Researchers in Cornell’s College of Veterinary Medicine are working toward a cure for Crohn’s disease, of which the causes are still unknown.
The work comes after a breakthrough in 2009 when Prof. Eric Denkers, immunology, and a research associate, Charlotte Egan, discovered that mice infected with the parasite Taxoplasma gondii presented symptoms similar to those found in human patients with Crohn’s disease. Denkers’ lab began using Toxoplasma-infected mice as an animal model for Crohn’s.
Crohn’s disease, which is characterized by inflammation of the small intestine, is triggered by an “abnormally robust response to normal bacteria in the intestinal system,” according to Thomas Ullman MD ’92, director of the Center for Inflammatory Bowel Disease at The Mount Sinai School of Medicine.
In response to harmful bacteria, the immune system recruits cells — known as intraepithelial lymphocites — to the infection site, and an excess accumulation of these cells can cause inflammation in the small intestine, according to Egan.
“We see the same thing in mice that are infected with Toxoplasma,” Denkers said. “So what we think is that this parasite causes the same disregulated response to gut bacteria.”
Still, the researchers say their findings are unconfirmed.
“The Crohn’s therapy graveyard is full of things that looked great in the lab or in animal testing,” Ullman said. “But that’s not to discourage anyone from doing research in Crohn’s disease. Denkers’ work may turn out to be a great benefit to Crohn’s patients.”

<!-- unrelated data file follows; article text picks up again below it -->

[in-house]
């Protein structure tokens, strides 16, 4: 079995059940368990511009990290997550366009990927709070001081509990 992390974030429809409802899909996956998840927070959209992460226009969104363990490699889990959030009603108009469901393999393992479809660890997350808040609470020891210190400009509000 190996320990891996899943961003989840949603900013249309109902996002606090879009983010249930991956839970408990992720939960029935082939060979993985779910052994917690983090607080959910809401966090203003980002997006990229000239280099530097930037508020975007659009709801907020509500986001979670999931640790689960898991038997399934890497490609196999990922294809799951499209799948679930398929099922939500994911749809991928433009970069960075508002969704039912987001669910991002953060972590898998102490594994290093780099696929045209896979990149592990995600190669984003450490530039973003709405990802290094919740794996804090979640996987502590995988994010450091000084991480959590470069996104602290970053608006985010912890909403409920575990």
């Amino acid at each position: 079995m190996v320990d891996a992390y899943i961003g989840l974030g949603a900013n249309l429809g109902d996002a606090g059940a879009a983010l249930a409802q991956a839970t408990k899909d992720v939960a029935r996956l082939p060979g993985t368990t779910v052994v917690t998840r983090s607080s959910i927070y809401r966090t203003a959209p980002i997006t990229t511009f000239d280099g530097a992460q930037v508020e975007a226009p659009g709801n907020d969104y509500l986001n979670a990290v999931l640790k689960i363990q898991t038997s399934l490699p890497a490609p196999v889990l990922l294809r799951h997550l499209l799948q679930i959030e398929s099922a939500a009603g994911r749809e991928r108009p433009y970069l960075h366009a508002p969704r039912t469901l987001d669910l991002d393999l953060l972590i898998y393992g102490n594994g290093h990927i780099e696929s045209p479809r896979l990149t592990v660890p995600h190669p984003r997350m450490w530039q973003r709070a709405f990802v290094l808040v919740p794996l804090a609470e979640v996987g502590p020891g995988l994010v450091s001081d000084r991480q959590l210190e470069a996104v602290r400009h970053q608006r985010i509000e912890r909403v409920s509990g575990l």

Denkers and Egan compared mice whose intestines were inflamed by Toxoplasma gondii to a strain of mice resistant to the disease.
“We found this profound increase of intraepithelial lymphocites in the diseased animal, but not in the resistant animal,” Egan said. “So what we’ve been doing is isolating these cells and trying to better understand their function.”
Denkers and his colleagues are using the experiment to develop possible treatments to Crohn’s disease.
“The resistant mice are defective in the recruitment of these cells to the infection site,” Denkers said. “Maybe if we could block the recruitment of these damaging cells to inflammatory lesions in humans, we could be able to treat disease somewhere down the road.”
The experiment is in the early stages of testing and the results will need to be confirmed by other labs, according to Denkers, who added that there has been no response yet from the medical community.
While Denkers’ study shows that Toxoplasma gondii in mice is a successful model of human Crohn’s disease for research purposes, it does not indicate that the parasite is responsible for the disease in humans.
“There is really no evidence that Toxoplasma in humans is a cause of Crohn’s disease,” Denkers said. “We don’t really know what the trigger is in humans.”
According to Ullman, it can take a while for research such as Denkers’ to make the leap from “pre-clinical bench work” to “practical, patient-oriented applications.”
Denkers and Egan published their discovery in Mucosal Immunology, and their research was reviewed in the Journal of Biomedicine and Biotechnology. An impending paper on the project is currently undergoing revision.
Original Author: Rebecca Harris